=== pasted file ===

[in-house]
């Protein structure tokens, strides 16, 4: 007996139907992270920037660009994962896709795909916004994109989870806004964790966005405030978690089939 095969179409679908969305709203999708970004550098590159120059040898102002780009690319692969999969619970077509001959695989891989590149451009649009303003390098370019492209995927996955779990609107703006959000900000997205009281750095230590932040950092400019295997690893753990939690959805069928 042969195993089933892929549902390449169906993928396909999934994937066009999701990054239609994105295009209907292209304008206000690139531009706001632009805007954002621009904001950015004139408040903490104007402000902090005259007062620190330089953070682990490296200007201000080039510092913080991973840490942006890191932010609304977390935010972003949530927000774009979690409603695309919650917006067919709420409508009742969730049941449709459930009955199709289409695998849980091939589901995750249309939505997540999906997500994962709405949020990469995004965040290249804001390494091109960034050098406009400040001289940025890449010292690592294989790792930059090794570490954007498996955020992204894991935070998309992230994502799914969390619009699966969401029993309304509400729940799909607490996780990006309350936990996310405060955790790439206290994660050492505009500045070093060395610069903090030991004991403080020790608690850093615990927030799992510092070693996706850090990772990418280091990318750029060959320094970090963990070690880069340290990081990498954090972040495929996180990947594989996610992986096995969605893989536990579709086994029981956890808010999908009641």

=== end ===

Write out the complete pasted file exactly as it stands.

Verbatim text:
[in-house]
């Protein structure tokens, strides 16, 4: 007996139907992270920037660009994962896709795909916004994109989870806004964790966005405030978690089939 095969179409679908969305709203999708970004550098590159120059040898102002780009690319692969999969619970077509001959695989891989590149451009649009303003390098370019492209995927996955779990609107703006959000900000997205009281750095230590932040950092400019295997690893753990939690959805069928 042969195993089933892929549902390449169906993928396909999934994937066009999701990054239609994105295009209907292209304008206000690139531009706001632009805007954002621009904001950015004139408040903490104007402000902090005259007062620190330089953070682990490296200007201000080039510092913080991973840490942006890191932010609304977390935010972003949530927000774009979690409603695309919650917006067919709420409508009742969730049941449709459930009955199709289409695998849980091939589901995750249309939505997540999906997500994962709405949020990469995004965040290249804001390494091109960034050098406009400040001289940025890449010292690592294989790792930059090794570490954007498996955020992204894991935070998309992230994502799914969390619009699966969401029993309304509400729940799909607490996780990006309350936990996310405060955790790439206290994660050492505009500045070093060395610069903090030991004991403080020790608690850093615990927030799992510092070693996706850090990772990418280091990318750029060959320094970090963990070690880069340290990081990498954090972040495929996180990947594989996610992986096995969605893989536990579709086994029981956890808010999908009641």